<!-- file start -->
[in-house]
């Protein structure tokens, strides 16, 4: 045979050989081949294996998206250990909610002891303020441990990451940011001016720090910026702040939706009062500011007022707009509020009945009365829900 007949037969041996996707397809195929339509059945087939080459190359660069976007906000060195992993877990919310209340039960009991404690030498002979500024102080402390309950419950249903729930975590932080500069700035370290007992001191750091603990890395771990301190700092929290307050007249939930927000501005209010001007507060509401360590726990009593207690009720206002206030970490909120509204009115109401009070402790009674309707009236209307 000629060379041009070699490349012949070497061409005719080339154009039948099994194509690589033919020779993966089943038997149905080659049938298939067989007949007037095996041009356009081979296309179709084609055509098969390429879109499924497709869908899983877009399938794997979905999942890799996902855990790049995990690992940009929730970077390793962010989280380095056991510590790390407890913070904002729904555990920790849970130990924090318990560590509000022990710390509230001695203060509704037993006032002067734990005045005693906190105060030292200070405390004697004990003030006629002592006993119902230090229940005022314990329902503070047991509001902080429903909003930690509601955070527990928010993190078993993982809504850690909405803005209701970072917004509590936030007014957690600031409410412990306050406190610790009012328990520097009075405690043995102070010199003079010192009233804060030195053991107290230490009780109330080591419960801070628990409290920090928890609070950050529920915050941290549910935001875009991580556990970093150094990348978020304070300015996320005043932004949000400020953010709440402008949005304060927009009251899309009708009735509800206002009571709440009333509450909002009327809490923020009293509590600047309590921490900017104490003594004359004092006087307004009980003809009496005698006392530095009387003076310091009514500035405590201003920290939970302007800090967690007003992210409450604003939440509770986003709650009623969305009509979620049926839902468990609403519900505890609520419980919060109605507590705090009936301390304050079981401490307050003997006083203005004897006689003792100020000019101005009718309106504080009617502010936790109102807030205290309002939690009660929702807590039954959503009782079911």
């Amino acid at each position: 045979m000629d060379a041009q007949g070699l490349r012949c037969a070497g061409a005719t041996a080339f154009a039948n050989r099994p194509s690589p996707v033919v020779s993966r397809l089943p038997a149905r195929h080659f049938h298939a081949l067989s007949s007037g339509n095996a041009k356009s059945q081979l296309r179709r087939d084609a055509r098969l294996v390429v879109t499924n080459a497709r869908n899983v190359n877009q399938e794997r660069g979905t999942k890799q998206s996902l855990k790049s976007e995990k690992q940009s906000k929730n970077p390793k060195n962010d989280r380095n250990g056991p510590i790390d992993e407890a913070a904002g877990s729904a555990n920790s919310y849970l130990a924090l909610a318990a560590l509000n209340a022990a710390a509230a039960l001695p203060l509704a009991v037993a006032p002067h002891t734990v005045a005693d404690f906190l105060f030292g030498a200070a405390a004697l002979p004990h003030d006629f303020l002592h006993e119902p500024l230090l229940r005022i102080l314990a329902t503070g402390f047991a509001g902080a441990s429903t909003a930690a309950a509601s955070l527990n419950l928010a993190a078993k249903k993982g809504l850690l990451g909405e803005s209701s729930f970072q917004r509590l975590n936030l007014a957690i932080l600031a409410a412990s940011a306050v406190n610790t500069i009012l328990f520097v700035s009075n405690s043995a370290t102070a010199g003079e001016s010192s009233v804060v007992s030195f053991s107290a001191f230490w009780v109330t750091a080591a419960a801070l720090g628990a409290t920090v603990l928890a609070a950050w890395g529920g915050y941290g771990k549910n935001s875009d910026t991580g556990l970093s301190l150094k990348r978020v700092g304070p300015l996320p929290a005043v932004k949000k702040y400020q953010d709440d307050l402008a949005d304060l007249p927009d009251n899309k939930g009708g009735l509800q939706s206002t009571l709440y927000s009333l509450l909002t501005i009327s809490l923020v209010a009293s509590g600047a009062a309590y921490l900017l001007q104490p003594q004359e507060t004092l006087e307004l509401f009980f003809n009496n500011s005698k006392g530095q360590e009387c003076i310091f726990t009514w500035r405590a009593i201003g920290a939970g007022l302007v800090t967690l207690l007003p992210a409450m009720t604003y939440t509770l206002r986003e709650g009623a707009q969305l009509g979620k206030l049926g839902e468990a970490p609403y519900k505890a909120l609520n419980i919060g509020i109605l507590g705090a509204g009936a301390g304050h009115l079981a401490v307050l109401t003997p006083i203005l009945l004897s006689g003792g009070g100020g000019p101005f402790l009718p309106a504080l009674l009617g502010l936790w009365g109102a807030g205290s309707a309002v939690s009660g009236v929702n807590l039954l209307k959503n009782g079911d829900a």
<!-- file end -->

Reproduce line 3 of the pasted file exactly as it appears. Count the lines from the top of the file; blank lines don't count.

């Amino acid at each position: 045979m000629d060379a041009q007949g070699l490349r012949c037969a070497g061409a005719t041996a080339f154009a039948n050989r099994p194509s690589p996707v033919v020779s993966r397809l089943p038997a149905r195929h080659f049938h298939a081949l067989s007949s007037g339509n095996a041009k356009s059945q081979l296309r179709r087939d084609a055509r098969l294996v390429v879109t499924n080459a497709r869908n899983v190359n877009q399938e794997r660069g979905t999942k890799q998206s996902l855990k790049s976007e995990k690992q940009s906000k929730n970077p390793k060195n962010d989280r380095n250990g056991p510590i790390d992993e407890a913070a904002g877990s729904a555990n920790s919310y849970l130990a924090l909610a318990a560590l509000n209340a022990a710390a509230a039960l001695p203060l509704a009991v037993a006032p002067h002891t734990v005045a005693d404690f906190l105060f030292g030498a200070a405390a004697l002979p004990h003030d006629f303020l002592h006993e119902p500024l230090l229940r005022i102080l314990a329902t503070g402390f047991a509001g902080a441990s429903t909003a930690a309950a509601s955070l527990n419950l928010a993190a078993k249903k993982g809504l850690l990451g909405e803005s209701s729930f970072q917004r509590l975590n936030l007014a957690i932080l600031a409410a412990s940011a306050v406190n610790t500069i009012l328990f520097v700035s009075n405690s043995a370290t102070a010199g003079e001016s010192s009233v804060v007992s030195f053991s107290a001191f230490w009780v109330t750091a080591a419960a801070l720090g628990a409290t920090v603990l928890a609070a950050w890395g529920g915050y941290g771990k549910n935001s875009d910026t991580g556990l970093s301190l150094k990348r978020v700092g304070p300015l996320p929290a005043v932004k949000k702040y400020q953010d709440d307050l402008a949005d304060l007249p927009d009251n899309k939930g009708g009735l509800q939706s206002t009571l709440y927000s009333l509450l909002t501005i009327s809490l923020v209010a009293s509590g600047a009062a309590y921490l900017l001007q104490p003594q004359e507060t004092l006087e307004l509401f009980f003809n009496n500011s005698k006392g530095q360590e009387c003076i310091f726990t009514w500035r405590a009593i201003g920290a939970g007022l302007v800090t967690l207690l007003p992210a409450m009720t604003y939440t509770l206002r986003e709650g009623a707009q969305l009509g979620k206030l049926g839902e468990a970490p609403y519900k505890a909120l609520n419980i919060g509020i109605l507590g705090a509204g009936a301390g304050h009115l079981a401490v307050l109401t003997p006083i203005l009945l004897s006689g003792g009070g100020g000019p101005f402790l009718p309106a504080l009674l009617g502010l936790w009365g109102a807030g205290s309707a309002v939690s009660g009236v929702n807590l039954l209307k959503n009782g079911d829900a």